Even though it’s cold out, you’re still going to sweat as you hike. That cotton is going to soak up that sweat and hold on to it. You may not notice this at first because you’re warm due to the energy you’re exerting. But what happens when you take a break for a snack? Or reach the top of the mountain and take in the view? Your body starts to cool down naturally. And now your sweat-soaked, wet base layer, is sticking to your skin, pulling heat away from your body.

So not only are the elements going to start bringing down your core temperature, but now the material your wearing is also working against you. Suddenly, that sweat you worked up has become cold against your body, and you become all too aware of the winter chill. If your temperature drops too low, your heart could stop. Again, not to be dramatic.

Putting on merino wool hiking socks on a cold winter day

We called out winter simply to paint a picture, but that doesn’t mean the risk of hypothermia only presents itself during the cold weather months. If left unprepared, hikers and others are at risk of hypothermia in the warmer months as well. This is where Merino Wool comes into play.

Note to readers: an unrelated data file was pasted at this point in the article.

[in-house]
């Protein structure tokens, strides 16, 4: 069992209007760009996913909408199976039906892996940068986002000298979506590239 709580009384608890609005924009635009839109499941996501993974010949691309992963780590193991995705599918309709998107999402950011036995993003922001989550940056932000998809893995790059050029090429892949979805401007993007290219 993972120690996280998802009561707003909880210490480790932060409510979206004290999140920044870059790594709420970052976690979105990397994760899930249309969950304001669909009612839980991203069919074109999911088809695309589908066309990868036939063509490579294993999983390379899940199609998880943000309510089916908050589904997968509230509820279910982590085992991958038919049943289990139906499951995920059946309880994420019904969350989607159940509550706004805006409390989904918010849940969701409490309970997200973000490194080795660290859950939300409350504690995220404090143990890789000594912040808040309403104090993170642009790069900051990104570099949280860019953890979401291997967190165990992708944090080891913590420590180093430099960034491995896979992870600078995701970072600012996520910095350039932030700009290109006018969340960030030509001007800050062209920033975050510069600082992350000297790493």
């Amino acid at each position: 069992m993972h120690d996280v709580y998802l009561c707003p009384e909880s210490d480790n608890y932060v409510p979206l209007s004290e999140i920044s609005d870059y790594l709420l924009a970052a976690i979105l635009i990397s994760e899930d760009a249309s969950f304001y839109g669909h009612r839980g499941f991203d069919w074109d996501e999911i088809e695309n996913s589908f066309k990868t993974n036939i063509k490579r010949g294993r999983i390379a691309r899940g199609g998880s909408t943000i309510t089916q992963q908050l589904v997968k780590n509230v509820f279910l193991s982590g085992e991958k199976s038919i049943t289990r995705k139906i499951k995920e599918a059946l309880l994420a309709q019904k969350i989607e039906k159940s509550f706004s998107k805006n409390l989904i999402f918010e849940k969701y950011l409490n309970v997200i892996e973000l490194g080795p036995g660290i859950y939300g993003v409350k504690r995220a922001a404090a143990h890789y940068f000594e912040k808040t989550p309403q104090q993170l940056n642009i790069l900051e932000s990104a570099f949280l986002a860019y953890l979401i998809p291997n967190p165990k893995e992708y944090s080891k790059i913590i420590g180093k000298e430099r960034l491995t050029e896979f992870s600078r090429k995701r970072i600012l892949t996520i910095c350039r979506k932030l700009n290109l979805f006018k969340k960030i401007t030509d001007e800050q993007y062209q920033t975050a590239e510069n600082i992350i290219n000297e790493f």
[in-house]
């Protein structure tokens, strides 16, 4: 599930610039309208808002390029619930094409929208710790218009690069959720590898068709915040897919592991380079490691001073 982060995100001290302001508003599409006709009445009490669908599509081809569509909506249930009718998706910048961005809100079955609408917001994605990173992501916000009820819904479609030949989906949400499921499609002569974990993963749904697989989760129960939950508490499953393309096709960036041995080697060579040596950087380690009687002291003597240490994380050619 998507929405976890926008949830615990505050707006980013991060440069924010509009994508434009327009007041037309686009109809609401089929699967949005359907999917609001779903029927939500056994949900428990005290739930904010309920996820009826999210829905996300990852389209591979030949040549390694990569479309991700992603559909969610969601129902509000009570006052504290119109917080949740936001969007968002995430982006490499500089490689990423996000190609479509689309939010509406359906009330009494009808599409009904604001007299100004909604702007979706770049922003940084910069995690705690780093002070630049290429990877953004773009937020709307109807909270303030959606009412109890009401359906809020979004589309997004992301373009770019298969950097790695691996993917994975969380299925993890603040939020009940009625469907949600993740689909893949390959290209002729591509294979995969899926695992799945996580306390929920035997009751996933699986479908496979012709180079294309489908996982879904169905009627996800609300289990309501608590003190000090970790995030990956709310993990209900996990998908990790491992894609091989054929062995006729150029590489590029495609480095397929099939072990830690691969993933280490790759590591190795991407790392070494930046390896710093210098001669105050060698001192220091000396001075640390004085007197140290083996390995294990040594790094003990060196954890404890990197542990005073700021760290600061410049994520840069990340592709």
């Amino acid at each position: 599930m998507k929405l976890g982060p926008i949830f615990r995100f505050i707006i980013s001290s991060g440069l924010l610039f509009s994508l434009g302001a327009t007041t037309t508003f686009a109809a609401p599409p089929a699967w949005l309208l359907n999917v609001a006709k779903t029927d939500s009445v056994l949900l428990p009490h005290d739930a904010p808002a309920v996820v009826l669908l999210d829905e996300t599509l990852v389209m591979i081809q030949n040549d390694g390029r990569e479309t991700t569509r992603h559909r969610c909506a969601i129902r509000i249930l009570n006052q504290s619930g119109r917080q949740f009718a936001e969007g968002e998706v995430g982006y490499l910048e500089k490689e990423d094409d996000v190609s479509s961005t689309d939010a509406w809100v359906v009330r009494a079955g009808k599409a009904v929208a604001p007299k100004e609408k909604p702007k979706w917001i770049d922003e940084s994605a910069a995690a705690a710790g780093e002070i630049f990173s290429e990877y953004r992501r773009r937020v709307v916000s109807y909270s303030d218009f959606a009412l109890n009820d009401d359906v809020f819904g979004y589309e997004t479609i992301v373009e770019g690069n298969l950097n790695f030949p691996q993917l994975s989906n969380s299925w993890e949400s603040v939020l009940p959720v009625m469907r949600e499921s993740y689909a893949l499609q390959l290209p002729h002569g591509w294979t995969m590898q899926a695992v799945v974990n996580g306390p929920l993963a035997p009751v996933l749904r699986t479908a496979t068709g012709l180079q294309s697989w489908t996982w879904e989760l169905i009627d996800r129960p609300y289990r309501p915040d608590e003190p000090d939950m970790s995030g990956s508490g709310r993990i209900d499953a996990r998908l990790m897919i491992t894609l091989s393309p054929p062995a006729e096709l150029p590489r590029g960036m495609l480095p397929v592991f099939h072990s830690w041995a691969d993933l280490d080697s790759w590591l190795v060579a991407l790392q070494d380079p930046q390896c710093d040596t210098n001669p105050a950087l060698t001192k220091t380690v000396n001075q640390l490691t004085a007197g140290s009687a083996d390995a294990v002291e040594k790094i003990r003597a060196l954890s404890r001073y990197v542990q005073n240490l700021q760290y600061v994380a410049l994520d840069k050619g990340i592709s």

It’s clear we don’t want wet clothes, but without removing sweat glands or dodging precipitation, the only solution is to change what we wear. Cotton absorbs moisture, making it the wrong choice, but Merino Wool fabric’s natural benefits make it the right one.

Where cotton traps moisture, Merino Wool wicks it. Wool absorbs the moisture, spreads it across a larger surface, and dissipates it gradually, allowing it to evaporate. Merino Wool's natural fibers can absorb up to 30% of their own weight in water before feeling wet — and unlike cotton fibers, Merino continues to insulate when wet. 

When you’re wearing Merino Wool as a base layer, moisture isn’t trapped next to your skin, it’s actively moved away from your skin. You remain drier overall and dry off faster if you do get wet—essential for keeping warm in cold weather. 

Hikers camped around a fire to stay warm in cold weather

At Darn Tough, we knit our socks with this Merino Wool for many reasons, one being its ability to wick away moisture and keep you drier. This is helpful in the cold but also whenever you are in contact with moisture or sweat.